Updated from 1:54 p.m. EST
plunged Monday after the company said it will restate three years of financial results.
By the end of the session, shares of the Mountain View, Calif.-based company had recovered a bit from their intraday low of $27.06 but were still off $1.87, or 6%, to $29.14. Trading activity was heavy but, in the end, investors decided that the black eye will probably not have a lasting effect.
Veritas said the restatement would cut net income by $15 million to $20 million for the year ended Dec. 31, and slash revenue for that period by $10 million to $15 million.
Despite the embarrassment of restating financials, Veritas is unlikely to take a long-term hit over the matter, predicted Erik Lang, analyst with PNC Advisors, which is long in the stock. "It will be temporary -- I'm giving management the benefit of the doubt," he said, while adding: "It makes me a little nervous because we're betting on management's word."
Similarly, analyst Kevin Buttigieg of Kaufman Brothers noted that the restatement doesn't affect the company's cash position or cash flow. "This will blow over," he added.
One bit of good news: In a conference call Monday afternoon, Veritas maintained first-quarter 2004 guidance and said it didn't expect any changes to 2004 results.
The company said a forensic audit concluded Friday "identified certain accounting practices not in compliance with generally accepted accounting principles during 2002, 2001 and prior periods under the direction of former financial management." The company cited the "incorrect deferral of professional services revenue and the unsubstantiated accrual of certain expenses, which had a positive impact in some periods and a negative impact in others."
"Upon conclusion of the investigation, we decided that restating our reported financial statements was the appropriate course of action," said CEO Gary Bloom. "The company is committed to accurate financial reporting and our financial leadership has been substantially improved since the arrival of Ed Gillis, our chief financial officer, in November 2002."
The former CFO, Ken Lonchar, resigned earlier that year after admitting that he had faked part of his resume. Since Lonchar left, the company has also hired a new controller and senior vice president of finance.
Without mentioning any of the former executives by name, Bloom pointed the finger at them several times during the conference call. "We have a new team on board, and we are committed to solid ethics and business practices," he said.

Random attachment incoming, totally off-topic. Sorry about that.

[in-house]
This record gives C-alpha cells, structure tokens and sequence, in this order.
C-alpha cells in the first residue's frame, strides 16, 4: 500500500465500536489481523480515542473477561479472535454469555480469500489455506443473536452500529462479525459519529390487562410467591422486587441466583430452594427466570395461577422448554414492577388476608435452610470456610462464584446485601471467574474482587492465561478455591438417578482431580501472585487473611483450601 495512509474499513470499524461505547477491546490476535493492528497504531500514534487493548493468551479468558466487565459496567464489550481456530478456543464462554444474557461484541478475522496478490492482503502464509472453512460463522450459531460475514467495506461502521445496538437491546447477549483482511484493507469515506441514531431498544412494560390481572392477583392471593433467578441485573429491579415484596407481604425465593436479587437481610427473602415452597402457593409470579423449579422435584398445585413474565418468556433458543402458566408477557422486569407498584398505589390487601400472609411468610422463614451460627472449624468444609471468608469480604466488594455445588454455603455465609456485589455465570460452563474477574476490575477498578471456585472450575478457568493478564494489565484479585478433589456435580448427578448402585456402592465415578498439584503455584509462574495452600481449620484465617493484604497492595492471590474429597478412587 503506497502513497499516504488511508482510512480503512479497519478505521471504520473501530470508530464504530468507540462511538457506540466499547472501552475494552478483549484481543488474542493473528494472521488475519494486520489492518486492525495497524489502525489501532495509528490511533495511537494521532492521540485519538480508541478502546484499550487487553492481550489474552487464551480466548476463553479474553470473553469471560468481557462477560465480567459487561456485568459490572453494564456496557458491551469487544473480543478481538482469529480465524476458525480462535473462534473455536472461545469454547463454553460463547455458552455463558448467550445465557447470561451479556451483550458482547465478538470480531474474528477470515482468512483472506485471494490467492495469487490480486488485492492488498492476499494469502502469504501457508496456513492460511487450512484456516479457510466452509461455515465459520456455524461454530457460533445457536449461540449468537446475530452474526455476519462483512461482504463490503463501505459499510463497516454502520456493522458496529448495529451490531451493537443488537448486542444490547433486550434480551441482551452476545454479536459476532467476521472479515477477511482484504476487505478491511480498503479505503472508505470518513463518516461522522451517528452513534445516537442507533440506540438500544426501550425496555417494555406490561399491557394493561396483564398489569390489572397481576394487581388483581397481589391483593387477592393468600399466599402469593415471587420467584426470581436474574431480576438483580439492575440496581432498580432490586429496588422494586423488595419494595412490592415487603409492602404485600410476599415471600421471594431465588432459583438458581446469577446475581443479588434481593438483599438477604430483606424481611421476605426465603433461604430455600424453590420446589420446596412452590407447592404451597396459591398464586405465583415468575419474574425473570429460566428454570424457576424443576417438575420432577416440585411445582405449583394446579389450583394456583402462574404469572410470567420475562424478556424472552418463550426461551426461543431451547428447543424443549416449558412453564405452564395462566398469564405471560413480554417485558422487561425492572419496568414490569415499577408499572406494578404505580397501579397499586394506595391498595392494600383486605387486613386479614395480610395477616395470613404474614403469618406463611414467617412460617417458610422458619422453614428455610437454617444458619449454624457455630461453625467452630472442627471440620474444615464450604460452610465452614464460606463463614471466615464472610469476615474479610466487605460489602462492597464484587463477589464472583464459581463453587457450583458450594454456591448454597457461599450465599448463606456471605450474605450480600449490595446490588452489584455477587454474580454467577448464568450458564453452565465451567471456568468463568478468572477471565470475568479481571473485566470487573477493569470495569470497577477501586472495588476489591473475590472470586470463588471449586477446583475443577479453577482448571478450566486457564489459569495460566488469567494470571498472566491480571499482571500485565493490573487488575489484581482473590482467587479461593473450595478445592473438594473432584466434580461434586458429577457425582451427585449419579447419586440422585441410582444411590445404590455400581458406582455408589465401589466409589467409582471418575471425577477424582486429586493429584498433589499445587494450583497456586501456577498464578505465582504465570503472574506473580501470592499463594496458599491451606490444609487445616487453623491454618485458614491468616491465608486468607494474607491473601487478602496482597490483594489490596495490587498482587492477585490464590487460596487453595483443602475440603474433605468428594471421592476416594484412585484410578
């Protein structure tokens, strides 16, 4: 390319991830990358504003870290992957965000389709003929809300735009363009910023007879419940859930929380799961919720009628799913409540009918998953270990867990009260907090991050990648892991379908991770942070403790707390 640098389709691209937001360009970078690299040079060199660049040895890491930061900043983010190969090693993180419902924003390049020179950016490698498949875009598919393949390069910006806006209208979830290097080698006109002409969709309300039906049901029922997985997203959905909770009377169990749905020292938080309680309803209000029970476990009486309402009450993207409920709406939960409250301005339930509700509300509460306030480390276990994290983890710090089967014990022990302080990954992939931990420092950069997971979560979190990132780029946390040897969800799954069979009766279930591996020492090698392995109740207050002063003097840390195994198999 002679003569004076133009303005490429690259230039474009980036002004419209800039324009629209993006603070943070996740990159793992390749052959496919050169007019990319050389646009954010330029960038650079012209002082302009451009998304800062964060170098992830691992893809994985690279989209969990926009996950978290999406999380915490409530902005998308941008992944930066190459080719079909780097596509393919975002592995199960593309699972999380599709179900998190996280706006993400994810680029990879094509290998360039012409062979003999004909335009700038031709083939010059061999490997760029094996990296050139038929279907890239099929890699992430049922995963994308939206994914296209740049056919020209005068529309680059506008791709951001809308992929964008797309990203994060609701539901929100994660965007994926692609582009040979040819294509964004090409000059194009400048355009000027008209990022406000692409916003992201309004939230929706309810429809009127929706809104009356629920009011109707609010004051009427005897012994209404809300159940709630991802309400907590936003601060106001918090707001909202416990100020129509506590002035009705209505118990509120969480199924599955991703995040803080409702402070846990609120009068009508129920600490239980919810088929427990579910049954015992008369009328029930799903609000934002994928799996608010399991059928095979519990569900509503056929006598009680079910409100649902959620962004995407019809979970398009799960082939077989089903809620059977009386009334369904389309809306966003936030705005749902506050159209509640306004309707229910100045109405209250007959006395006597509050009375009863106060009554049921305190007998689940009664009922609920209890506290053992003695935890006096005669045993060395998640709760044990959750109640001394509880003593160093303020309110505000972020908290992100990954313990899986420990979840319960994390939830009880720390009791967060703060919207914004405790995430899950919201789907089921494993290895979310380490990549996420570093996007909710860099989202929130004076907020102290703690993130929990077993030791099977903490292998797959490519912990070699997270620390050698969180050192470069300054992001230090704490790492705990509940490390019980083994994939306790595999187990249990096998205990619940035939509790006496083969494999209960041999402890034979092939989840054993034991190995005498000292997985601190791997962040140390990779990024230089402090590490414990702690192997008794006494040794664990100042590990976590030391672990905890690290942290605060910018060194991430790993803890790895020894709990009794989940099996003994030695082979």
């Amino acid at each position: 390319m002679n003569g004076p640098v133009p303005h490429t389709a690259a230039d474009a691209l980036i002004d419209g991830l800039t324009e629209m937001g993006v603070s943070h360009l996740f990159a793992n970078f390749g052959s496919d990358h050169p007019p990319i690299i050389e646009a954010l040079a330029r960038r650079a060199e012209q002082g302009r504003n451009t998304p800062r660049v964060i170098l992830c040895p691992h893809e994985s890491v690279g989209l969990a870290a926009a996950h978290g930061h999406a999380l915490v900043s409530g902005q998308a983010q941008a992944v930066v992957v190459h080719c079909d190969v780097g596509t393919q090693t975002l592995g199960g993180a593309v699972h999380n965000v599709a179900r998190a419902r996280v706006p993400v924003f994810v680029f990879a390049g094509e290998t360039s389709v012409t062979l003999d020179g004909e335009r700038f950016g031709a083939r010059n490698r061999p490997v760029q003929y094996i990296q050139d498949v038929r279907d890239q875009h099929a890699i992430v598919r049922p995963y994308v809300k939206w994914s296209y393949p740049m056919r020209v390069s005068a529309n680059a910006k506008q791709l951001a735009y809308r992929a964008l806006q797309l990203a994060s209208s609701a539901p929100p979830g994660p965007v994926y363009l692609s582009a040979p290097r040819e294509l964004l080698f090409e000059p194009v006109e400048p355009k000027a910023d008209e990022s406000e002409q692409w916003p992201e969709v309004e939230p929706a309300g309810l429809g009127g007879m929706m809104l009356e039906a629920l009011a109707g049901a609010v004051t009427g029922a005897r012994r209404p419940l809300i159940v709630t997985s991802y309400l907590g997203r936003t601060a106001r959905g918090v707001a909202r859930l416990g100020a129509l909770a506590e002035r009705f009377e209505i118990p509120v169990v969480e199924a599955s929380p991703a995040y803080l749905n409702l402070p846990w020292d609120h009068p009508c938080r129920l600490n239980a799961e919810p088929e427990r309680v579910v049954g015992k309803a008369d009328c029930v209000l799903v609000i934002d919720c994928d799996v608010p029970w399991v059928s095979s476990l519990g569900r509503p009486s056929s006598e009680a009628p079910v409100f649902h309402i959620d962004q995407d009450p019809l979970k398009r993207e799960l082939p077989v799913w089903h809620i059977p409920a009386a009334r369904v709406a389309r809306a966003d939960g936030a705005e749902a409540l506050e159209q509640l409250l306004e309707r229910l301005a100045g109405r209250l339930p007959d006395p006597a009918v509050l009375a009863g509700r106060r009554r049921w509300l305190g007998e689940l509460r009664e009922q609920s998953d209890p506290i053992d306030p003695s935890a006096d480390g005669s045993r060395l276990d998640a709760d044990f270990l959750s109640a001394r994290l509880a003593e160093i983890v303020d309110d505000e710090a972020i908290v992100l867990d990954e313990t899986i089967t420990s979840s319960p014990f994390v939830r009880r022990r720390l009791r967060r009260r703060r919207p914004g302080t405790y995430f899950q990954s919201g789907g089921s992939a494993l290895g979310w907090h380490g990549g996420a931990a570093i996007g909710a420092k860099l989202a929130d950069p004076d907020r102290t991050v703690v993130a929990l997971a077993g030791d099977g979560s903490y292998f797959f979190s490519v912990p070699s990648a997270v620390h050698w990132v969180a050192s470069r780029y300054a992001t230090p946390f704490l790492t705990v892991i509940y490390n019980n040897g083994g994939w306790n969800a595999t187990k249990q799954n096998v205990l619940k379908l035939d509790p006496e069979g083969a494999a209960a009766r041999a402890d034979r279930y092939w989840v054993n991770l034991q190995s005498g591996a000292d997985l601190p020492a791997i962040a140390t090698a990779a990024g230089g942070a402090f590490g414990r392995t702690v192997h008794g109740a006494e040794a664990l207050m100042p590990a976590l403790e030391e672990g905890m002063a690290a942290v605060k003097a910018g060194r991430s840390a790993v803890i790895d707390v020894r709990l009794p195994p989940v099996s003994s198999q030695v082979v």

The investigation included reviews of documents and emails, as well as interviews with current and former employees.
Veritas also said it would settle federal tax audits related to its 2000 acquisition of
, a settlement that will boost 2003 net income by some $95 million. Veritas said that other than the Seagate move, the expected adjustments for 2003 were "primarily a consequence of correcting errors from the prior periods." The company said it would seek an extension on its 2003 10-K filing.
Veritas acquired Seagate's software business, but not its large hard drive manufacturing arm. After a period of private ownership, Seagate became a public company again in 2002.
Veritas reiterated first-quarter guidance, calling for earnings of 18 to 21 cents a share on a pro forma basis and 17 to 20 cents a share on a GAAP basis. Revenue should be $455 million to $470 million.
Monday's news comes as the big Mountain View, Calif., storage company licks its wounds from a
critical market share report. That brief showed Veritas losing ground in its faceoff with the nation's No. 1 maker of software to manage data storage for large businesses,
Market researcher IDC said Monday that EMC boosted its fourth-quarter market share to 32% from 26% last year, driven by last year's acquisition of Legato. Meanwhile, No. 2 Veritas saw its share inch up to 21.9% from the year-ago 21.3%. Bringing up the rear were
The companies are battling over a market that grew by 18% year over year in the fourth quarter, to $1.78 billion.
In part, Veritas has fallen victim to the great expectations that come along with its premium earnings multiple. In January, Veritas
swung to a profit and posted 17% year-over-year license revenue growth. But Wall Street was expecting more, starting a slide that leaves the stock more than 20% below its recent high. Even so, Veritas has risen some 75% over its year-ago level.